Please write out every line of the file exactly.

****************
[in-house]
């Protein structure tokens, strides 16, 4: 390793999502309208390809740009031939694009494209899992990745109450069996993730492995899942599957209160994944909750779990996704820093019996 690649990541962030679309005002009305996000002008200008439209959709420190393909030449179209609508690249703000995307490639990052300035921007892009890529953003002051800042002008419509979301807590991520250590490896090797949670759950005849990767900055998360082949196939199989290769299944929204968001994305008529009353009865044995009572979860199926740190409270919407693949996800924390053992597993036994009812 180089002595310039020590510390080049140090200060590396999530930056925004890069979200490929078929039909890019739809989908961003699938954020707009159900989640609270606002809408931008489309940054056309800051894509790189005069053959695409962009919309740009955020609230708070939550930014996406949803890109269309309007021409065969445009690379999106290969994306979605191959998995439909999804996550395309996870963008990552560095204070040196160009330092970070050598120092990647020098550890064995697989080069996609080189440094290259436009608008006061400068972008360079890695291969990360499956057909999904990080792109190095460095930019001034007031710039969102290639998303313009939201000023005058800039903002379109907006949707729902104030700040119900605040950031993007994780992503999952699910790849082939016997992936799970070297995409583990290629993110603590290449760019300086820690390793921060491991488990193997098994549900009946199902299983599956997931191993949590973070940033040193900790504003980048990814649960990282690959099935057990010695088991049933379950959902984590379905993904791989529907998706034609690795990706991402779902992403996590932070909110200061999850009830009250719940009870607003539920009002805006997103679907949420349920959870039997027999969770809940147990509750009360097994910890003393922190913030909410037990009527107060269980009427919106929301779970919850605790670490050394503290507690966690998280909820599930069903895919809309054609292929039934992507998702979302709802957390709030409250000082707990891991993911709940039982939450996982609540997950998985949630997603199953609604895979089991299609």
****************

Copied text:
[in-house]
């Protein structure tokens, strides 16, 4: 390793999502309208390809740009031939694009494209899992990745109450069996993730492995899942599957209160994944909750779990996704820093019996 690649990541962030679309005002009305996000002008200008439209959709420190393909030449179209609508690249703000995307490639990052300035921007892009890529953003002051800042002008419509979301807590991520250590490896090797949670759950005849990767900055998360082949196939199989290769299944929204968001994305008529009353009865044995009572979860199926740190409270919407693949996800924390053992597993036994009812 180089002595310039020590510390080049140090200060590396999530930056925004890069979200490929078929039909890019739809989908961003699938954020707009159900989640609270606002809408931008489309940054056309800051894509790189005069053959695409962009919309740009955020609230708070939550930014996406949803890109269309309007021409065969445009690379999106290969994306979605191959998995439909999804996550395309996870963008990552560095204070040196160009330092970070050598120092990647020098550890064995697989080069996609080189440094290259436009608008006061400068972008360079890695291969990360499956057909999904990080792109190095460095930019001034007031710039969102290639998303313009939201000023005058800039903002379109907006949707729902104030700040119900605040950031993007994780992503999952699910790849082939016997992936799970070297995409583990290629993110603590290449760019300086820690390793921060491991488990193997098994549900009946199902299983599956997931191993949590973070940033040193900790504003980048990814649960990282690959099935057990010695088991049933379950959902984590379905993904791989529907998706034609690795990706991402779902992403996590932070909110200061999850009830009250719940009870607003539920009002805006997103679907949420349920959870039997027999969770809940147990509750009360097994910890003393922190913030909410037990009527107060269980009427919106929301779970919850605790670490050394503290507690966690998280909820599930069903895919809309054609292929039934992507998702979302709802957390709030409250000082707990891991993911709940039982939450996982609540997950998985949630997603199953609604895979089991299609």